I would definitely be more suited to the style of education at St. Vincents today where students are encouraged to actively participate in class discussions. Although I rarely read a set text and we were not allowed to touch the treasured tomes on the library shelves, I left Vinnies with a love of reading which I have tried to imbue in our students this year. Thankfully our students have a broad range of young adult literature at their disposal whilst I had to make do with Blyton’s “The naughtiest girl” series.

Vinnies girls in 2003 had access to a wide range of books

 Boarders at Vinnies have always added a special dimension to College Life by giving city slicker students an insight into rural life.  However, life for sixties boarders was very strict with all outgoing mail being censored by the nuns. Under no circumstances were the boarders allowed to go up the street. Thus my role, as a carrier of contraband, was vital to the girls’ quality of life. Most days I left the College with a blazer stuffed with outgoing, uncensored mail and a shopping list to procure on the way home. Thanks to my efforts the boarders had lipsticks and lollies.

Boarders - 1965 - we all wore fawn pinafores over our uniforms 

As we arrived and left Vinnies each day we “had to pay a visit” to the College Chapel. Although there was no video surveillance in my time the spies in the adjoining convent always knew if some harried student had overlooked her visit. The College Chapel was the focus of our life with Friday Benediction and regular compulsory Confessions.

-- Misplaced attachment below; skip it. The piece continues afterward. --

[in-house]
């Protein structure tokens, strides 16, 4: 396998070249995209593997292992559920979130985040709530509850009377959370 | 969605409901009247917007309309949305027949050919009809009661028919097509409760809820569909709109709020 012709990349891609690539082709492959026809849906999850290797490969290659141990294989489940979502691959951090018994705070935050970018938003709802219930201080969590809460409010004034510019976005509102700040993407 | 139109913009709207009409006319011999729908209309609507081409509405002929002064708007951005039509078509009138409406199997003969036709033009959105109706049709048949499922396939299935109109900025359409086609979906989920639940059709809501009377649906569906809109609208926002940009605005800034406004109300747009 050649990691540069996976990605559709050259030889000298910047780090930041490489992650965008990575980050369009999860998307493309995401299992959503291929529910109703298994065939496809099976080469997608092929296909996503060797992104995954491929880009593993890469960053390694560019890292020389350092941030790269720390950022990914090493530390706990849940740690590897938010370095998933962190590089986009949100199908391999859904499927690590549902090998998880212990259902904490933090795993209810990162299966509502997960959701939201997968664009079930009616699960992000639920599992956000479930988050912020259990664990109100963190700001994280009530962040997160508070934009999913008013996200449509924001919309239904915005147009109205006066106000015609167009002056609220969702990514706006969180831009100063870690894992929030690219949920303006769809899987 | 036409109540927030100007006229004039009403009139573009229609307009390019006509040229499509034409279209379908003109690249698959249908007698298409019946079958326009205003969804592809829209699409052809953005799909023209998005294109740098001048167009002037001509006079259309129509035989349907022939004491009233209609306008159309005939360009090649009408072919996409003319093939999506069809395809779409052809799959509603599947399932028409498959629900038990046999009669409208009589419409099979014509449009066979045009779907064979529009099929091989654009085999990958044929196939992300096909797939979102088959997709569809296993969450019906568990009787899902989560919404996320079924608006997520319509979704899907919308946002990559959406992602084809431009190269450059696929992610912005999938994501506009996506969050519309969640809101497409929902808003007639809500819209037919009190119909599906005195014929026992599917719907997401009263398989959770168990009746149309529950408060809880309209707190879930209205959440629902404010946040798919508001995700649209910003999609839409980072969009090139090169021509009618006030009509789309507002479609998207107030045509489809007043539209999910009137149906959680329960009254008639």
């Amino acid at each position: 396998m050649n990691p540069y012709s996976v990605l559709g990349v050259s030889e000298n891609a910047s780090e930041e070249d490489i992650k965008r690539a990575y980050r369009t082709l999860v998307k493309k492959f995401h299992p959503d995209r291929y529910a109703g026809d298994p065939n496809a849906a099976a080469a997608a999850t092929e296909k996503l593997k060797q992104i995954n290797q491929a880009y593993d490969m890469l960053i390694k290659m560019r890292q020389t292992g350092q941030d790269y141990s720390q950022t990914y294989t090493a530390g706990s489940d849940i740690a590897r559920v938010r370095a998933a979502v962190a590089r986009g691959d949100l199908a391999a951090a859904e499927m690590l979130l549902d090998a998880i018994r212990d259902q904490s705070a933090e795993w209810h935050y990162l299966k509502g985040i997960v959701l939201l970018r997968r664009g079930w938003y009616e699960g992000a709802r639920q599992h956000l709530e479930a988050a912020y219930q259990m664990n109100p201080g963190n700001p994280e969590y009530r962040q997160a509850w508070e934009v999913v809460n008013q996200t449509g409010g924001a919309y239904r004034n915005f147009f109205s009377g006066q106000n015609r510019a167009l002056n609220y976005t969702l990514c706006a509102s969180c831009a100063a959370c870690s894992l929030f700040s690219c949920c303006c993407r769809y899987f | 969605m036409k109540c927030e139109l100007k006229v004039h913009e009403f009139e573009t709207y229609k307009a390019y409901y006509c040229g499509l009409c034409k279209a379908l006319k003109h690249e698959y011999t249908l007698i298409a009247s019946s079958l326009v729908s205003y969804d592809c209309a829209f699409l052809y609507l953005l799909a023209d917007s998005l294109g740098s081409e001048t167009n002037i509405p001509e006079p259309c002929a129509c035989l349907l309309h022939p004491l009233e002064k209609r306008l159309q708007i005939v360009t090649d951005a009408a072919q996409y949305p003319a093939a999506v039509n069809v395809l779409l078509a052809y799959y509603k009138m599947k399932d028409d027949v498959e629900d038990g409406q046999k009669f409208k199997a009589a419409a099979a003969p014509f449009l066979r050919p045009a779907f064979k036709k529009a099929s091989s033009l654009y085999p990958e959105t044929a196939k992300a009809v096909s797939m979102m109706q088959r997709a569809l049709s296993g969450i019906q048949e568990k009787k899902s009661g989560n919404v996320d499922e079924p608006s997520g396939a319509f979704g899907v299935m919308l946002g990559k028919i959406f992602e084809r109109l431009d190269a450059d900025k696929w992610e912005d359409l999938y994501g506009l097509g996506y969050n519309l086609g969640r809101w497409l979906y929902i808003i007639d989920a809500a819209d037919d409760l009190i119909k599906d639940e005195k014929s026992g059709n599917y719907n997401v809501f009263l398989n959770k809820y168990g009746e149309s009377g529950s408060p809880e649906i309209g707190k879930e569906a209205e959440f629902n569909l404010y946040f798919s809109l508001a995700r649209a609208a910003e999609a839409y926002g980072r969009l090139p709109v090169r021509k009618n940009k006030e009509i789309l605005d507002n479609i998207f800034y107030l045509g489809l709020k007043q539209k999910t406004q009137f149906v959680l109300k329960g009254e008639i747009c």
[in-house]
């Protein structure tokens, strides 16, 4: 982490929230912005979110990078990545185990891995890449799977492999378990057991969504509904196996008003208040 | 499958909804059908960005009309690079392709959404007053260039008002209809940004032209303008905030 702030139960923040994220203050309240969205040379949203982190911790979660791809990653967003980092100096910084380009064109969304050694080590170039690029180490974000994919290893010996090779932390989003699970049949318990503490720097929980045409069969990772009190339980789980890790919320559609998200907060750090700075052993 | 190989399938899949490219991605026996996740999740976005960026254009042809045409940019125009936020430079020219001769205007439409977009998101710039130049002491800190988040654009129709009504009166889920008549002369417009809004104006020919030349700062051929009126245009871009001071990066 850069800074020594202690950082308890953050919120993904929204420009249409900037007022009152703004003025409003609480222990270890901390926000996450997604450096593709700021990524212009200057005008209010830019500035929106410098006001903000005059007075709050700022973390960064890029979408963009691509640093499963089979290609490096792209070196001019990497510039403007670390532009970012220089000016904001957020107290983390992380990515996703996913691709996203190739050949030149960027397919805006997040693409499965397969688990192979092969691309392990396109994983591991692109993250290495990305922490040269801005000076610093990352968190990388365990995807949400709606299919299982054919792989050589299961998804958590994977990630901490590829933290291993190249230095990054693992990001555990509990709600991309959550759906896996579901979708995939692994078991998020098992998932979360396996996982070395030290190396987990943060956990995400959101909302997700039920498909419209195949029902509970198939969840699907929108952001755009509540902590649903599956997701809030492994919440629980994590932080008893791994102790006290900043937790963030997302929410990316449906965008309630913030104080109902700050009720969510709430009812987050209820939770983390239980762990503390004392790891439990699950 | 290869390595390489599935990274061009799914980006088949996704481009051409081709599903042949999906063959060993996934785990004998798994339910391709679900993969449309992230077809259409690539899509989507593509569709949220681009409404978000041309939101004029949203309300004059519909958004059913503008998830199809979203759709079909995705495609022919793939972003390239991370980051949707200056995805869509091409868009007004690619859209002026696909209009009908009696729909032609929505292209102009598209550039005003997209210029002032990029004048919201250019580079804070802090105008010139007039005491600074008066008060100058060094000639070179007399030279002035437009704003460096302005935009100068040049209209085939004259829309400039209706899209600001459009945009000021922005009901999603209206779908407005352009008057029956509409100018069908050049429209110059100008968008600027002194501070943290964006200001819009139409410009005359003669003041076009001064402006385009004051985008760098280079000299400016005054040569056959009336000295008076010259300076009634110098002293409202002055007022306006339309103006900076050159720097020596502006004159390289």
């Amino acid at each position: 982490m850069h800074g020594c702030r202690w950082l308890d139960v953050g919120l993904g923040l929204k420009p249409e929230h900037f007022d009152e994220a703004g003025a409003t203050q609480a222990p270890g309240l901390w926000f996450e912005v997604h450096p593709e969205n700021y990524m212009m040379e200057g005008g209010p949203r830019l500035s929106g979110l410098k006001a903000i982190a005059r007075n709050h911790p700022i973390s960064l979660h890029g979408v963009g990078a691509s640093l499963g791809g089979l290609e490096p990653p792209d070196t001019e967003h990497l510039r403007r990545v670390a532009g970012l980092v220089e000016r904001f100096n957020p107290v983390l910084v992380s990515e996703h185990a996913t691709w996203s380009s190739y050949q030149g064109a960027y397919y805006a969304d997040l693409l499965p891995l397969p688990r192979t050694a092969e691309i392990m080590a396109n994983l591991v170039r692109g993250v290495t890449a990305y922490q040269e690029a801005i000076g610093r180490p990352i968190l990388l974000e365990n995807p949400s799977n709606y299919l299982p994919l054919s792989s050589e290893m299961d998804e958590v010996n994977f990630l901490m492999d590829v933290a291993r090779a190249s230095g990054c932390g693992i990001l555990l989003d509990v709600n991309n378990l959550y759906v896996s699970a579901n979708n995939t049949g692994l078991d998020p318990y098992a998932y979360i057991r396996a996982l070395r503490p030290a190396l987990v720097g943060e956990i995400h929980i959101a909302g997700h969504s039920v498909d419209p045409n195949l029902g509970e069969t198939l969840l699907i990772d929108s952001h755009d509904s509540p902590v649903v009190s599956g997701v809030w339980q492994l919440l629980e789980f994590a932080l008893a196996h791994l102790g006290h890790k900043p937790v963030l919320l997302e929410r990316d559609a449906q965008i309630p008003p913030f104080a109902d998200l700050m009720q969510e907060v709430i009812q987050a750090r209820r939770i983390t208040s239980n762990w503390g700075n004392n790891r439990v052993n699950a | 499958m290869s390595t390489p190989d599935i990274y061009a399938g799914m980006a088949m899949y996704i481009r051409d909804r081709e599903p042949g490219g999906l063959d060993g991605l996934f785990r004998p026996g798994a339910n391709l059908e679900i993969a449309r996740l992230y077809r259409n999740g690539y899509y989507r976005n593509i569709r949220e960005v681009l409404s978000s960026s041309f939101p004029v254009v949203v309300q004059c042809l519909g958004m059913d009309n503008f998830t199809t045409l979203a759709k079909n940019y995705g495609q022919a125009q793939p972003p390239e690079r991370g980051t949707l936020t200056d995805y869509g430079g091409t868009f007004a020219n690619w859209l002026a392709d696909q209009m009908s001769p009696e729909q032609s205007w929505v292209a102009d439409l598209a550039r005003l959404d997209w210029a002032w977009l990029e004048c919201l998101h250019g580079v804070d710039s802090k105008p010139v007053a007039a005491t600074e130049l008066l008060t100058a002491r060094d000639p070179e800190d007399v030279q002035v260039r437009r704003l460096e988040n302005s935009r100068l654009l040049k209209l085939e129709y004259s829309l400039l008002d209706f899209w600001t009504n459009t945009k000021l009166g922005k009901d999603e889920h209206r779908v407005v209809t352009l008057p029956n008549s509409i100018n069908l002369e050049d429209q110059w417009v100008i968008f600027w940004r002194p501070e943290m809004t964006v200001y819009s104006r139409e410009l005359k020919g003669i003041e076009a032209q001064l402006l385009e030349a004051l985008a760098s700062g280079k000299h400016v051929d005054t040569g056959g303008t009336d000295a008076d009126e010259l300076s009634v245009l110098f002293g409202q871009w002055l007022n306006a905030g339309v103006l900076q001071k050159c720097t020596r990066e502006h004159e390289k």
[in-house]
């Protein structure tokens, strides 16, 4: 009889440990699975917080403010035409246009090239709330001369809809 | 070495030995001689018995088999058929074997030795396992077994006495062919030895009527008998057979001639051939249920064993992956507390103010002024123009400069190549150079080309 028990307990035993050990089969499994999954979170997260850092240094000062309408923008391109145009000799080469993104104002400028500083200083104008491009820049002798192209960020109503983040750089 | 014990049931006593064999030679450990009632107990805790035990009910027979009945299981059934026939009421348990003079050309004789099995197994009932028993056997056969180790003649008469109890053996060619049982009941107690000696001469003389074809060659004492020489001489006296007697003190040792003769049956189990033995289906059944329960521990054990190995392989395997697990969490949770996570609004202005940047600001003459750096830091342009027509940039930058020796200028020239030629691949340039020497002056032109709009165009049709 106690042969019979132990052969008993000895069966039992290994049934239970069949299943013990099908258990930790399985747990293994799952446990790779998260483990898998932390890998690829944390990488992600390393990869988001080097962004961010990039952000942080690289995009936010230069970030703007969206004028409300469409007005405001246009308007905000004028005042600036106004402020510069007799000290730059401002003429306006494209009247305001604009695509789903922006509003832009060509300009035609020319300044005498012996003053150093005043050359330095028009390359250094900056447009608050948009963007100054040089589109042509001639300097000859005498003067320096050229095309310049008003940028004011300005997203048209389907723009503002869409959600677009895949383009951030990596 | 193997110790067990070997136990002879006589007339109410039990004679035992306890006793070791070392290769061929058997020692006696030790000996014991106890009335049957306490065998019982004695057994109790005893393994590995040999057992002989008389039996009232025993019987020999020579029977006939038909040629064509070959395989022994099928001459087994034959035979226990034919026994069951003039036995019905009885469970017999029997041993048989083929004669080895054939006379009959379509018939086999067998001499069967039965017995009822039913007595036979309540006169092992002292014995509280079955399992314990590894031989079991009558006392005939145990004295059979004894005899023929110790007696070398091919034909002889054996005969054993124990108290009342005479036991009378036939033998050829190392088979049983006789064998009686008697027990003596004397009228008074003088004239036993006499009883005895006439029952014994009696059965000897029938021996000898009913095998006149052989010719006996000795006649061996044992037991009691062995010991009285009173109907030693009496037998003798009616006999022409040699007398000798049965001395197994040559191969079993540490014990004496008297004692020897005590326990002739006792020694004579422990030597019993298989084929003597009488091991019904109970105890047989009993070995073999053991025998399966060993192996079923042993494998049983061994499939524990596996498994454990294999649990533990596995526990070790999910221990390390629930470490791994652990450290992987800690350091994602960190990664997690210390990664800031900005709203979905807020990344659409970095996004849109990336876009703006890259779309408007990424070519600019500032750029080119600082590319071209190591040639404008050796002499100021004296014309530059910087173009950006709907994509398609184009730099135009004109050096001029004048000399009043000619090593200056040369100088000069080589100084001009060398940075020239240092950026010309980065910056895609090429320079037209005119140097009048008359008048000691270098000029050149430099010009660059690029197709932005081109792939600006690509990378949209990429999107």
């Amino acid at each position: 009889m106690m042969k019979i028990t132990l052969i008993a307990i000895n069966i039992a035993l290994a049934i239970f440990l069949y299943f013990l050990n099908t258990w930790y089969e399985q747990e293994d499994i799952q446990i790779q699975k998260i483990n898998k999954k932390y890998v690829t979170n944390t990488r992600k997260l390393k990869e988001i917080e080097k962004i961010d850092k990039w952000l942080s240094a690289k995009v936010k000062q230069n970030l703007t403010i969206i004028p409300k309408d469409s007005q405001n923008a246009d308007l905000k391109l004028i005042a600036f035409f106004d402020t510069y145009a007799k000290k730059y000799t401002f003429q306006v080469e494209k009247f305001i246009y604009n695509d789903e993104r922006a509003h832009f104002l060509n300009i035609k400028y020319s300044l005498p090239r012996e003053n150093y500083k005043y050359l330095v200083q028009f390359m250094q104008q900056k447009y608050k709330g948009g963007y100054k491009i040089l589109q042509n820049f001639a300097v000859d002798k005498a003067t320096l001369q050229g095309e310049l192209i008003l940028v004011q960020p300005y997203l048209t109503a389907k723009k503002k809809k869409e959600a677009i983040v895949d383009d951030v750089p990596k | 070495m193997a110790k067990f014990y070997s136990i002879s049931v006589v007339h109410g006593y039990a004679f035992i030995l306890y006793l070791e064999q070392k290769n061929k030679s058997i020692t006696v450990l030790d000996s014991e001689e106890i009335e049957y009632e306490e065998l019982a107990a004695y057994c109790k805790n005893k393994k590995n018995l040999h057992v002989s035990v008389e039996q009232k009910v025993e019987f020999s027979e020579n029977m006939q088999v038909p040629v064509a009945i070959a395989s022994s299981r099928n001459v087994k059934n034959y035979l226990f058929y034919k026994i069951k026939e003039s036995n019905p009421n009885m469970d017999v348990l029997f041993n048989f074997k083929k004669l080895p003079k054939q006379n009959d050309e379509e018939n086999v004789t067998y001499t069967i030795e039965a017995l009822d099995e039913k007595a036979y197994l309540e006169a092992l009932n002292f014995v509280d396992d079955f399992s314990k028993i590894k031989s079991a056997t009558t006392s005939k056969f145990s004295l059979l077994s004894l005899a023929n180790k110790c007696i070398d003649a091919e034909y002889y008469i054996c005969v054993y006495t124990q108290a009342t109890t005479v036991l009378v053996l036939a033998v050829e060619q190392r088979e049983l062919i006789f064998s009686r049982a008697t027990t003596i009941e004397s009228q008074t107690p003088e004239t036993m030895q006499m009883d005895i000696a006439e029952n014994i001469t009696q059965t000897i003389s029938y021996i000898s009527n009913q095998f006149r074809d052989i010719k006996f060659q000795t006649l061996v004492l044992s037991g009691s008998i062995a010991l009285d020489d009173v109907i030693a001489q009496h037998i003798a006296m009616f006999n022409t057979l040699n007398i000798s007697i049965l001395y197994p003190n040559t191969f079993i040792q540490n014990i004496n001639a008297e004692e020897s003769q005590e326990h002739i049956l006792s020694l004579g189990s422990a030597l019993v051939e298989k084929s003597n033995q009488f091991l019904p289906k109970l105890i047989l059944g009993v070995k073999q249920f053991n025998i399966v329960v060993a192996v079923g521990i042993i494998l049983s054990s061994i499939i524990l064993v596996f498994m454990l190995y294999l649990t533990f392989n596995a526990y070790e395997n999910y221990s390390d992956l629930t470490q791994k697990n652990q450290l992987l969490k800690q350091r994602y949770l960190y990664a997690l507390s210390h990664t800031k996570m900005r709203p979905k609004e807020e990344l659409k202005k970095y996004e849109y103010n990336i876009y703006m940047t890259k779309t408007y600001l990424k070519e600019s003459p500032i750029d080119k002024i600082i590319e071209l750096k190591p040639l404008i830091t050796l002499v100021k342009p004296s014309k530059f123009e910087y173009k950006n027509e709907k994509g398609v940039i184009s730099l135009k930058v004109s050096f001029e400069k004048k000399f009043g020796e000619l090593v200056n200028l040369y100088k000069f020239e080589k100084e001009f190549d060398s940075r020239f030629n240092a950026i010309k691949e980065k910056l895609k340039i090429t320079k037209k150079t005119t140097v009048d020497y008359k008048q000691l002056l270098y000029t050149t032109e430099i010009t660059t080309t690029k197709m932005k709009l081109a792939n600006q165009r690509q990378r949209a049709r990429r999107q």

Our entrance to the school with the chapel on the left - woe betide those who didn't pay a visit

Posed outside the Chapel on First Communion Day

 St. Vincents is responsible for my best friend's two left  feet. Each Friday, in our ballroom dancing lessons in the hall, Leonie my partner, who was tall, had to take the part of the boy. School dances were with Waverley boys and nuns patrolling the grounds with torches, Speech Nights with students in white dresses, rare films of Missions in Fiji, school fetes and singing lessons all took place in the College hall. My choir years were spent in the “crows” a group of those who could not sing in tune. Facial expression earned me a place in the middle of the front row for the eisteddfod on the condition that no sound issued from my lips.

With Leonie, my dancing partner

 Twenty-first century girls at St. Vincents have a lot in common with their sixties sisters.  They are creative in their interpretations of College rules and are a bright and courteous bunch with a strong sense of social justice. Although I didn’t appreciate it at the time the College equipped the Class of 1965 with a fine education, a caring attitude, a belief that women can do anything. 

As I sat on the stage at the 2003 Speech Day I reflected on my days on the College and realised that “Flow’rs and sunshine” did cheer my pathway at Vinnies or, as Sister Mark would have said, am I “looking at the past through rose-coloured spectacles?”

 The “naughtiest girl” came back to Vinnies again in 2003 and she had a ball.

 Jill Ball (nee Curry – Leaving Certificate 1965)

St Vincents College - Class of '65

Head of Information Services (shared)


Jennifer Jones said...

Lovely post Jill. Great memories for you

GeniAus said...

I was a happy little Vegemite!

Anonymous said...

So great you posted this from your hard drive. Something that needs to be recorded. As Jennifer said, a lovely post.